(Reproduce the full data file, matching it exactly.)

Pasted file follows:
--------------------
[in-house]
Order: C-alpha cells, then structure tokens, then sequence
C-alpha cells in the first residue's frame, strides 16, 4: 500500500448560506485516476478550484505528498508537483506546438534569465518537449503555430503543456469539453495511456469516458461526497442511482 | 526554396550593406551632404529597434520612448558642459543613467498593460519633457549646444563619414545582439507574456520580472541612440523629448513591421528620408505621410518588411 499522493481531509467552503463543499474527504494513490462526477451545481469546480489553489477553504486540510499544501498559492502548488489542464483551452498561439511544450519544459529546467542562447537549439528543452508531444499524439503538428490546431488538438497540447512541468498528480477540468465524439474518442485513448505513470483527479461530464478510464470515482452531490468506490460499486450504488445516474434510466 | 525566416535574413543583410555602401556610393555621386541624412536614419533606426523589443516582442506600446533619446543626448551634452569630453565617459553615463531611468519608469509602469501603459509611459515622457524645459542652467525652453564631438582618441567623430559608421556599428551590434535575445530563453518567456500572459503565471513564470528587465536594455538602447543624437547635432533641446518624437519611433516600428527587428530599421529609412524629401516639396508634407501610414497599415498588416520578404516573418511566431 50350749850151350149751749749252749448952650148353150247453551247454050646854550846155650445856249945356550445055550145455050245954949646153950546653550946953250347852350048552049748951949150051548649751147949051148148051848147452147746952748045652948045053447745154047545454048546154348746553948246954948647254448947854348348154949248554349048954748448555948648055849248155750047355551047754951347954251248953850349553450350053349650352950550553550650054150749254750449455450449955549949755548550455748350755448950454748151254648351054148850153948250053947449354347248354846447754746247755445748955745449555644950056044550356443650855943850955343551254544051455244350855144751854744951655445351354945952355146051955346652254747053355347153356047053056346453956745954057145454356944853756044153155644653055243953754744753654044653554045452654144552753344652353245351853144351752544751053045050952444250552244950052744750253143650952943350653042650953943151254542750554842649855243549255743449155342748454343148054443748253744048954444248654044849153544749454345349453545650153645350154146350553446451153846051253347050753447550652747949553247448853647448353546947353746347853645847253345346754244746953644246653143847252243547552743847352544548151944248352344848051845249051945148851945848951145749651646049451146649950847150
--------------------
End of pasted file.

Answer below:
[in-house]
Order: C-alpha cells, then structure tokens, then sequence
C-alpha cells in the first residue's frame, strides 16, 4: 500500500448560506485516476478550484505528498508537483506546438534569465518537449503555430503543456469539453495511456469516458461526497442511482 | 526554396550593406551632404529597434520612448558642459543613467498593460519633457549646444563619414545582439507574456520580472541612440523629448513591421528620408505621410518588411 499522493481531509467552503463543499474527504494513490462526477451545481469546480489553489477553504486540510499544501498559492502548488489542464483551452498561439511544450519544459529546467542562447537549439528543452508531444499524439503538428490546431488538438497540447512541468498528480477540468465524439474518442485513448505513470483527479461530464478510464470515482452531490468506490460499486450504488445516474434510466 | 525566416535574413543583410555602401556610393555621386541624412536614419533606426523589443516582442506600446533619446543626448551634452569630453565617459553615463531611468519608469509602469501603459509611459515622457524645459542652467525652453564631438582618441567623430559608421556599428551590434535575445530563453518567456500572459503565471513564470528587465536594455538602447543624437547635432533641446518624437519611433516600428527587428530599421529609412524629401516639396508634407501610414497599415498588416520578404516573418511566431 50350749850151350149751749749252749448952650148353150247453551247454050646854550846155650445856249945356550445055550145455050245954949646153950546653550946953250347852350048552049748951949150051548649751147949051148148051848147452147746952748045652948045053447745154047545454048546154348746553948246954948647254448947854348348154949248554349048954748448555948648055849248155750047355551047754951347954251248953850349553450350053349650352950550553550650054150749254750449455450449955549949755548550455748350755448950454748151254648351054148850153948250053947449354347248354846447754746247755445748955745449555644950056044550356443650855943850955343551254544051455244350855144751854744951655445351354945952355146051955346652254747053355347153356047053056346453956745954057145454356944853756044153155644653055243953754744753654044653554045452654144552753344652353245351853144351752544751053045050952444250552244950052744750253143650952943350653042650953943151254542750554842649855243549255743449155342748454343148054443748253744048954444248654044849153544749454345349453545650153645350154146350553446451153846051253347050753447550652747949553247448853647448353546947353746347853645847253345346754244746953644246653143847252243547552743847352544548151944248352344848051845249051945148851945848951145749651646049451146649950847150